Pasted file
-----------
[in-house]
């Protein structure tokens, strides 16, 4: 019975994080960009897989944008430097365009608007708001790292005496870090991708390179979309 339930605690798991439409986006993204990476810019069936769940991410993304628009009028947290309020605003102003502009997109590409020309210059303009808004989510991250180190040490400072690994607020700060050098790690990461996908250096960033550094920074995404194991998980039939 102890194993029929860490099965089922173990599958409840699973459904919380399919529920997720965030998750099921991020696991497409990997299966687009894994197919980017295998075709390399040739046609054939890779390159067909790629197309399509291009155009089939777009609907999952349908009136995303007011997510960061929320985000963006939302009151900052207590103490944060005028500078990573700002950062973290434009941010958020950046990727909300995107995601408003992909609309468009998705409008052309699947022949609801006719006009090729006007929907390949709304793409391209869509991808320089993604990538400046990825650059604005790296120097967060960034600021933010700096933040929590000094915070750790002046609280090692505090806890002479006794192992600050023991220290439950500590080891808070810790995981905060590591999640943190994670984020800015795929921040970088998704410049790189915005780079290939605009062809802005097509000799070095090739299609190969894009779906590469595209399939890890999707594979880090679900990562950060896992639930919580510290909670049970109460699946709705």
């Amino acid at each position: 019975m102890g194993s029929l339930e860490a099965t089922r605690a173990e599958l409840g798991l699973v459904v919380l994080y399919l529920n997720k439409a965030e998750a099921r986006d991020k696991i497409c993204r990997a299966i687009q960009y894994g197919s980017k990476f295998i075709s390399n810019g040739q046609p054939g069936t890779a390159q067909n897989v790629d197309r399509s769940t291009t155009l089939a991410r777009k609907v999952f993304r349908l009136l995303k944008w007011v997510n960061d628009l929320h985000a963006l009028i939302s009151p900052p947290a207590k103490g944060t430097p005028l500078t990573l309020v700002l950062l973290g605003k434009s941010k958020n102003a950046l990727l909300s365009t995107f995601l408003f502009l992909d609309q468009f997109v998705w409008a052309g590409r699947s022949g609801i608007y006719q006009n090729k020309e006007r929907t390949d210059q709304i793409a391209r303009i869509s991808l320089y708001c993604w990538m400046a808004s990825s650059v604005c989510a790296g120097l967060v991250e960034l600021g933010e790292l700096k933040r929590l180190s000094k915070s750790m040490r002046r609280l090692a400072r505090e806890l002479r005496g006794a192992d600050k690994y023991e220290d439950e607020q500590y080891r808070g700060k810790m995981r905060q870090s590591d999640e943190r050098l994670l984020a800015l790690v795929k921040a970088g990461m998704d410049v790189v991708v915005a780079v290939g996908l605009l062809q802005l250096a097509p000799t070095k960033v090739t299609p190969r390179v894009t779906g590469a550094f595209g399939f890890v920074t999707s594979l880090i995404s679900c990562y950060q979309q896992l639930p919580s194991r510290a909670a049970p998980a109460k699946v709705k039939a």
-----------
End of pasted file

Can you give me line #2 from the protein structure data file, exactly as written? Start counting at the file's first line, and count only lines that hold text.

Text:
């Protein structure tokens, strides 16, 4: 019975994080960009897989944008430097365009608007708001790292005496870090991708390179979309 339930605690798991439409986006993204990476810019069936769940991410993304628009009028947290309020605003102003502009997109590409020309210059303009808004989510991250180190040490400072690994607020700060050098790690990461996908250096960033550094920074995404194991998980039939 102890194993029929860490099965089922173990599958409840699973459904919380399919529920997720965030998750099921991020696991497409990997299966687009894994197919980017295998075709390399040739046609054939890779390159067909790629197309399509291009155009089939777009609907999952349908009136995303007011997510960061929320985000963006939302009151900052207590103490944060005028500078990573700002950062973290434009941010958020950046990727909300995107995601408003992909609309468009998705409008052309699947022949609801006719006009090729006007929907390949709304793409391209869509991808320089993604990538400046990825650059604005790296120097967060960034600021933010700096933040929590000094915070750790002046609280090692505090806890002479006794192992600050023991220290439950500590080891808070810790995981905060590591999640943190994670984020800015795929921040970088998704410049790189915005780079290939605009062809802005097509000799070095090739299609190969894009779906590469595209399939890890999707594979880090679900990562950060896992639930919580510290909670049970109460699946709705």